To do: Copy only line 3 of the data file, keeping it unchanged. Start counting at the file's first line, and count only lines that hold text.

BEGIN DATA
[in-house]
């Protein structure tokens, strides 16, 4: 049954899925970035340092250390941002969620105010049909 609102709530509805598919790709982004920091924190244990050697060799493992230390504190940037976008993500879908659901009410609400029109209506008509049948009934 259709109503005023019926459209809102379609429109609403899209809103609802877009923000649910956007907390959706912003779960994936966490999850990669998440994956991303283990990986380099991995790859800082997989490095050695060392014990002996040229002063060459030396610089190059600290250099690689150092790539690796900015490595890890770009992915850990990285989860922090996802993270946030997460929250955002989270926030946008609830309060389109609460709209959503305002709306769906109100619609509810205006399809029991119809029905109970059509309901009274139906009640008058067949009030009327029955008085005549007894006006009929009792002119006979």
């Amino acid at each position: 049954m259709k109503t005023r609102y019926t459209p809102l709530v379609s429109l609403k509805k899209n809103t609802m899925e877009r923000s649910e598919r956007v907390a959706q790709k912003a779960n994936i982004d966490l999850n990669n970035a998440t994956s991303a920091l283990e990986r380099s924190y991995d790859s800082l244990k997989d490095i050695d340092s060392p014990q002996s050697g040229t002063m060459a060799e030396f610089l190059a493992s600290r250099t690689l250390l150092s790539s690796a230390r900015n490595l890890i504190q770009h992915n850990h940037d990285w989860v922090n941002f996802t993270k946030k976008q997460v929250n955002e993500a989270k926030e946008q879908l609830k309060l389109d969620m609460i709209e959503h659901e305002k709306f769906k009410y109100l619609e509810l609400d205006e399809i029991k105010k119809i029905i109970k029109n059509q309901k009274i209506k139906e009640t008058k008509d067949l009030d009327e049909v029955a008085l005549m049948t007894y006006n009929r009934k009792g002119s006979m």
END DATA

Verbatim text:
């Amino acid at each position: 049954m259709k109503t005023r609102y019926t459209p809102l709530v379609s429109l609403k509805k899209n809103t609802m899925e877009r923000s649910e598919r956007v907390a959706q790709k912003a779960n994936i982004d966490l999850n990669n970035a998440t994956s991303a920091l283990e990986r380099s924190y991995d790859s800082l244990k997989d490095i050695d340092s060392p014990q002996s050697g040229t002063m060459a060799e030396f610089l190059a493992s600290r250099t690689l250390l150092s790539s690796a230390r900015n490595l890890i504190q770009h992915n850990h940037d990285w989860v922090n941002f996802t993270k946030k976008q997460v929250n955002e993500a989270k926030e946008q879908l609830k309060l389109d969620m609460i709209e959503h659901e305002k709306f769906k009410y109100l619609e509810l609400d205006e399809i029991k105010k119809i029905i109970k029109n059509q309901k009274i209506k139906e009640t008058k008509d067949l009030d009327e049909v029955a008085l005549m049948t007894y006006n009929r009934k009792g002119s006979m």